I had sort of been invited by accident in 2012. I got cast in a play here, and so I was sort of revealed to this world of thousands of comedy shows. In New York, there's lot of stage time but it's hard to get on, and here, I was getting on seven or eight times a day for 15 minutes and making some money from it, and so why wouldn't you come to this thing? And so I came back last year and ran one of those shows, where you can get 15 minutes, and I did 25 minutes at the end of it, and around the end of the run, I started to realize that I had the makings of a show. And this producer for the BBC spotted me last year, and they put me on one of their showcases, and after that I had a bunch of offers for management, and so I signed with someone who I really liked and who was gonna bring me back the next year, and pay for the run, because the run can be quite expensive. They were tremendous producers, and the show was in good shape, and so the Pleasance was on board, and I guess everyone sort of lined up — venue, PR, producer, performer — and so it seemed sort of like the perfect storm of being able to do an hour of standup every day.

And I ran that compilation show again, and so I've been able to do a couple of shows a day at least. I haven't had a single day where I've done less than five shows, and they're different kinds of comedic muscles that you can't really flex at home. Like, there's “Set List”, which is something that I love doing here, and there's different kinds of improv games than you'd find at even the most wild of indie improv nights, like there's a show called “Voices in Your Head”, where someone directs your improv from the back. All these different octaves of the comedy piano seem like irresistible to me, and so I really wanted to come back. And also, there are a lot of comedians here, and it's sort of a chance to test your mettle. So that's why. READ MORE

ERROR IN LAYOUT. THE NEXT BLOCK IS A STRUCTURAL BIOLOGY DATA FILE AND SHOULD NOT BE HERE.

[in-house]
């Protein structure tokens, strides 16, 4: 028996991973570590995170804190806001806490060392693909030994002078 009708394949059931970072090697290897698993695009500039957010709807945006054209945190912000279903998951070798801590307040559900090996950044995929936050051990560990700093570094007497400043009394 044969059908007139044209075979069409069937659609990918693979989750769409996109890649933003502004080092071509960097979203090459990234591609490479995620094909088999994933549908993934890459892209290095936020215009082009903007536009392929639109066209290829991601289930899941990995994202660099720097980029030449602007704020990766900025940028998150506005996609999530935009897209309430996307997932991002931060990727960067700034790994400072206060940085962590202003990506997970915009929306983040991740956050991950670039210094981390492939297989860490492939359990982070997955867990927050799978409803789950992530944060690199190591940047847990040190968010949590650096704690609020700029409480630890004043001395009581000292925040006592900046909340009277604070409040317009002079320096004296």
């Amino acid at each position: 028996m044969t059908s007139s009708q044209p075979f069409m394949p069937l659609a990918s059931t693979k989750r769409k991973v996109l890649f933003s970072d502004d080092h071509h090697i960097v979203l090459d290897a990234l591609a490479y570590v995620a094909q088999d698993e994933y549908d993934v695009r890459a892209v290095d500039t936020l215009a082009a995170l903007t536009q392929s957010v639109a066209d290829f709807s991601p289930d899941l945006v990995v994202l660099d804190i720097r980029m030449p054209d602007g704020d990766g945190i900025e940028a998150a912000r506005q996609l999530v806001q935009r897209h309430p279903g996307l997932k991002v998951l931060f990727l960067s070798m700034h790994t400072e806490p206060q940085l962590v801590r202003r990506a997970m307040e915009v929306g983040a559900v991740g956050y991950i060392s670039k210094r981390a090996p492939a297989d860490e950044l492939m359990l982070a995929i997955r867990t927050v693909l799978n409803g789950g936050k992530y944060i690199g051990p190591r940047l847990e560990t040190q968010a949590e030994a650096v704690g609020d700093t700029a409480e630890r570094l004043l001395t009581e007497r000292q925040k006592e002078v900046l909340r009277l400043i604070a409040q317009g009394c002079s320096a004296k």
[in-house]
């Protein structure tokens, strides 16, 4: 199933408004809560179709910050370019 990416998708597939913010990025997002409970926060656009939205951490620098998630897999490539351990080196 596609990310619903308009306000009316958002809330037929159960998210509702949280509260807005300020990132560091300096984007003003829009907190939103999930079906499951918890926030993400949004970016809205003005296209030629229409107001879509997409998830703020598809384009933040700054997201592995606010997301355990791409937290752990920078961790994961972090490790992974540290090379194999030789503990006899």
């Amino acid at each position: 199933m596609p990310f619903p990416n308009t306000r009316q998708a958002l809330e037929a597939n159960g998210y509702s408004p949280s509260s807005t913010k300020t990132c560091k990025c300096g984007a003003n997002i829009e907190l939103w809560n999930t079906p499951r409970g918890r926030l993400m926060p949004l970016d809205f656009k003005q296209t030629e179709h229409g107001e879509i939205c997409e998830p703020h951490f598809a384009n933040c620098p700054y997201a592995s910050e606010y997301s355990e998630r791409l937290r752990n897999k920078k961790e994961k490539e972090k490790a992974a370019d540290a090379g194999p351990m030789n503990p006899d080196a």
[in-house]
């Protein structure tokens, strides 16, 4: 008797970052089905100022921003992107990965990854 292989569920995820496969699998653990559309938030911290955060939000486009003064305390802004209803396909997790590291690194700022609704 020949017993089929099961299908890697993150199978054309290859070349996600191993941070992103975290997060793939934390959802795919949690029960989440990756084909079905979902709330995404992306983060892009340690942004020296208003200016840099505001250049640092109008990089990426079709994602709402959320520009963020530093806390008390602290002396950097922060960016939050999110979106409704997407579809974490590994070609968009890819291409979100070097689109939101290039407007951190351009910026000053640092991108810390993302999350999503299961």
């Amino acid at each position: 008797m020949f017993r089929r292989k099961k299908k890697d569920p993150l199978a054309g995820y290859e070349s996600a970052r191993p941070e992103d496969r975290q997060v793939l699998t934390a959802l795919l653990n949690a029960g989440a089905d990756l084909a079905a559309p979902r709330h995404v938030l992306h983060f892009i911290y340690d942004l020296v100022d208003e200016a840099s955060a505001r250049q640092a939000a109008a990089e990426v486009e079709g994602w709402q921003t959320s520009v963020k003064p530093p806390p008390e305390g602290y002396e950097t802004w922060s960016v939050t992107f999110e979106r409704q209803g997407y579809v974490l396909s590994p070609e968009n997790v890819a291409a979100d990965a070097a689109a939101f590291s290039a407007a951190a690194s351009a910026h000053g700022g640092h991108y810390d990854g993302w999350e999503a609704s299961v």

SNL

Alison Rich Hired as a Writer at 'SNL'

The debut of Saturday Night Live's 40th season is just around the corner, and the show has hired a new writer to its staff with the addition of Alison Rich. Rich got her start at UCB in New York, won the UCB NBC Diversity Showcase in 2012, and recently moved to Los Angeles to perform in the CBS Diversity Showcase as well as on the UCBLA Maude Team Tut. She also won the IFC "Out of the Box" development deal at the New York Television Festival last year for her web series Incognito co-created with current Late Night writer Andrew Law, and she appears in the upcoming Elizabeth Banks-produced web series Resident Advisors as well as Peaked, an MTV web series she co-created and wrote with Nicole Byer. Her credits include writing for Billy on the Street and appearing on Best Week Ever, Bunk, and Late Night with Jimmy Fallon.

Click through to check out some of Rich's work. READ MORE

Fox Is Developing a Comedy Based on Weezer Frontman Rivers Cuomo's Life

Weezer's frontman Rivers Cuomo might be getting the Fox sitcom treatment. THR reports that the network has given a put-pilot commitment to DeTour, a single-cam comedy from Psych creator Steve Franks that will focus on "a 30-something rock star who, unable to rationalize his success and worried that he may not have the tools to repeat it, walks away from the spotlight at the height of his fame in an effort to rediscover the parts of his life he missed while he was busy becoming a massive success." The series will be loosely based on Cuomo's life but star a fictional character "and the small band of misfit friends that make it possible." Weezer's new album Everything Will be Alright in the End is set for an October 7th release.

Jennifer Aniston, Courteney Cox, and Lisa Kudrow Act Out 'Friends' Fan Fiction with Jimmy Kimmel

On last night's Jimmy Kimmel Live, Kimmel told guest Jennifer Aniston that he had written some Friends fan fiction and asked if she'd be willing to act it out with him. What resulted was a live reading in an impressive replica of Rachel's kitchen starring Aniston, Courtney Cox, and Lisa Kudrow, with Kimmel starring as Ross in a world where all the other men on Friends have been killed off.

Today's Funniest Tweets

Steve Carell Is Set to Star in a 'Looney Tunes' Movie